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Tory Leadership Debate and US Supreme Court to Meet: In The News for May 12, 2022

In The News is a roundup of stories from The Canadian Press designed to kickstart your day. Here is what's on the radar of our editors for the morning of May 12, 2022. ... What we are watching in Canada ...
Pierre Poilievre holds his "intervention paddle" at the Conservative Party of Canada English leadership debate in Edmonton, Alta., Wednesday, May 11, 2022.THE CANADIAN PRESS/Jeff McIntosh

In The News is a roundup of stories from The Canadian Press designed to kickstart your day. Here is what's on the radar of our editors for the morning of May 12, 2022. ...

What we are watching in Canada ...

EDMONTON_Candidates vying for the Conservative leadership framed the country, and the party, as deeply divided at the first official debate on Wednesday and took turns pointing fingers at one rival they accuse of driving disunity in the race.

The loudest applause in the Edmonton Convention Centre, packed with more than a thousand people, repeatedly went to longtime MP Pierre Poilievre, who said his vision for the country is about giving people "freedom to take back control of their lives."

During the debate, he took specific aim at Bank of Canada governor Tiff Macklem, saying he would fire him because Canada's inflation rate is the highest it's been in decades. 

Poilievre said "The Bank of Canada governor has allowed himself to become the ATM machine of this government. And so I would replace him with a new governor who would reinstate our low-inflation mandate, protect the purchasing power of our dollar and honour the working people who earn those dollars.

Jean Charest, Quebec's former premier, responded by saying the MP's remarks were irresponsible and sowed distrust in the system.

He bluntly added, "Conservatives do not do that."


Also this ...

UNDATED_ A United Nations human rights committee focused on combating racism has reiterated its call for Canada to stop construction on two pipelines until it obtains consent from affected Indigenous communities in British Columbia.

The UN Committee on the Elimination of Racial Discrimination says it has received information about the policing of Wet'suwet'en and Secwepemc people opposed to the Coastal GasLink pipeline being built in northern B.C. and the Trans Mountain pipeline expansion from Alberta to B.C.'s coast.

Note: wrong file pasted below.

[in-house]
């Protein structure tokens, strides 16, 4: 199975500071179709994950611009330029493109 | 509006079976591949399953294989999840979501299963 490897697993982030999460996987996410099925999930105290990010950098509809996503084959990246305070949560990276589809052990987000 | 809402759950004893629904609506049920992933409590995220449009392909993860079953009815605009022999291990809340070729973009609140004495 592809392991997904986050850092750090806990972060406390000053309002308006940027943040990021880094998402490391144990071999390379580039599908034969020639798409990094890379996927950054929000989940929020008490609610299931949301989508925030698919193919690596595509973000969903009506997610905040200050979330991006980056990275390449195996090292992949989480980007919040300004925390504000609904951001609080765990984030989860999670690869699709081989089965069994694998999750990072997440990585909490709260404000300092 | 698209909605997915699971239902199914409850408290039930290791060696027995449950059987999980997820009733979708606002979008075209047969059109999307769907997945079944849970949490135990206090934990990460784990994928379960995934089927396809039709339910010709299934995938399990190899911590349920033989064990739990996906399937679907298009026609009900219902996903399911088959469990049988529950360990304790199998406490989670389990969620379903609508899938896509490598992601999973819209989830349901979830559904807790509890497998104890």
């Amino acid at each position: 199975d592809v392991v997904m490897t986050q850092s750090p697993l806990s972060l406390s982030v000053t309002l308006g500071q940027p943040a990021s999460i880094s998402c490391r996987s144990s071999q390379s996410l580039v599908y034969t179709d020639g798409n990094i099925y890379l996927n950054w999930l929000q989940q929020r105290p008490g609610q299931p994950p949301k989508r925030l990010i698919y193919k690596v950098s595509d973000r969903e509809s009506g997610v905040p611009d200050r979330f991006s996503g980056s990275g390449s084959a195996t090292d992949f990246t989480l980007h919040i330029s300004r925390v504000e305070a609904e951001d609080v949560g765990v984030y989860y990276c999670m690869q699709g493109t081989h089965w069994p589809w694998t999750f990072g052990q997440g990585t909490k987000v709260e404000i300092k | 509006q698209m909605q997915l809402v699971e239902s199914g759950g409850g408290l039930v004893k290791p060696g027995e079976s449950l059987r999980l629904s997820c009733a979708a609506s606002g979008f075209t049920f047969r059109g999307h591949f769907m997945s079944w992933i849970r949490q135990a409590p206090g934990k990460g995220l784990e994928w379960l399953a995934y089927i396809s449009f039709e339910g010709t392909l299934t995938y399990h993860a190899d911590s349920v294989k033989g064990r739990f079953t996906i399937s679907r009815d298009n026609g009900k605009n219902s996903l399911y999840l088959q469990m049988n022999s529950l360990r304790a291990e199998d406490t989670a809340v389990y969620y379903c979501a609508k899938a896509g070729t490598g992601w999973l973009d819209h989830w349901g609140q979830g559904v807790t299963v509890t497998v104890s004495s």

A letter from committee chair Verene Shepherd, penned on April 29th, says the information alleges that surveillance and use of force have escalated against those opposed to the pipelines in order to intimidate and push them off their traditional lands.

The missive was addressed to Leslie Norton, Canada's representative to the UN in Geneva, points to a 2019 decision by the committee calling on Canada to "immediately cease forced evictions" of Wet'suwet'en and Secwepemc protesters by police and halt construction on the two pipelines.

The B.C. and federal governments had yet to respond to requests for comment on the concerns outlined by the UN committee.

The RCMP say they've increased their patrols around industry and "other camps" near construction sites for the Coastal GasLink pipeline after what the Mounties called a "violent confrontation" aimed at workers in February.

A statement Wednesday from Cpl. Madonna Saunderson with the RCMP's north district says the Mounties have been concerned for people's safety in the area and officers are "patrolling on public lands to ensure that no one is setting up structures to impede access."


What we are watching in the U.S. ...

WASHINGTON_The U.S. Supreme Court's nine justices will gather in private for their first scheduled meeting since the leak of a draft opinion that would overrule Roe versus Wade and sharply curtail abortion rights in roughly half the states.

The meeting Thursday in the justices' private, wood-panelled conference room could be a tense affair in a setting noted for its decorum. No one aside from the justices attends and the most junior among them, Justice Amy Coney Barrett, is responsible for taking notes.

Thursday's conference comes at an especially fraught moment, with the future of abortion rights at stake and an investigation underway to try to find the source of the leak. Chief Justice John Roberts last week confirmed the authenticity of the opinion, revealed by Politico, in ordering the court's marshal to undertake an investigation. Roberts stressed that the draft, written by Justice Samuel Alito and circulated in February, may not be the court's final word. The Court's decisions are not final until they are formally issued and the outcomes in some cases changed between the justices' initial votes shortly after arguments and the official announcement of the decisions.